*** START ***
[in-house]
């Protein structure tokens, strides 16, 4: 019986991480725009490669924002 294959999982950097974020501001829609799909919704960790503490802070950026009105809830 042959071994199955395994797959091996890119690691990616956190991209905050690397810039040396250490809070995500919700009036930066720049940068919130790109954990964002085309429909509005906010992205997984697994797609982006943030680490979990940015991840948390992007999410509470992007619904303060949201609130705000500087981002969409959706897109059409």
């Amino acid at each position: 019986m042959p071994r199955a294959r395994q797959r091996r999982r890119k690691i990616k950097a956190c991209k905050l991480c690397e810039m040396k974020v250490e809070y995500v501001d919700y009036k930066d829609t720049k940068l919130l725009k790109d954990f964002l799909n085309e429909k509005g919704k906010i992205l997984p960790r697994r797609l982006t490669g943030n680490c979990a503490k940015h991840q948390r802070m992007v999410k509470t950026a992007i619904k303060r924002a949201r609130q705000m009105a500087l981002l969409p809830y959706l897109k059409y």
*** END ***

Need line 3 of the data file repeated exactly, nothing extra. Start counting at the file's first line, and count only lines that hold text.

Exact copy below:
């Amino acid at each position: 019986m042959p071994r199955a294959r395994q797959r091996r999982r890119k690691i990616k950097a956190c991209k905050l991480c690397e810039m040396k974020v250490e809070y995500v501001d919700y009036k930066d829609t720049k940068l919130l725009k790109d954990f964002l799909n085309e429909k509005g919704k906010i992205l997984p960790r697994r797609l982006t490669g943030n680490c979990a503490k940015h991840q948390r802070m992007v999410k509470t950026a992007i619904k303060r924002a949201r609130q705000m009105a500087l981002l969409p809830y959706l897109k059409y």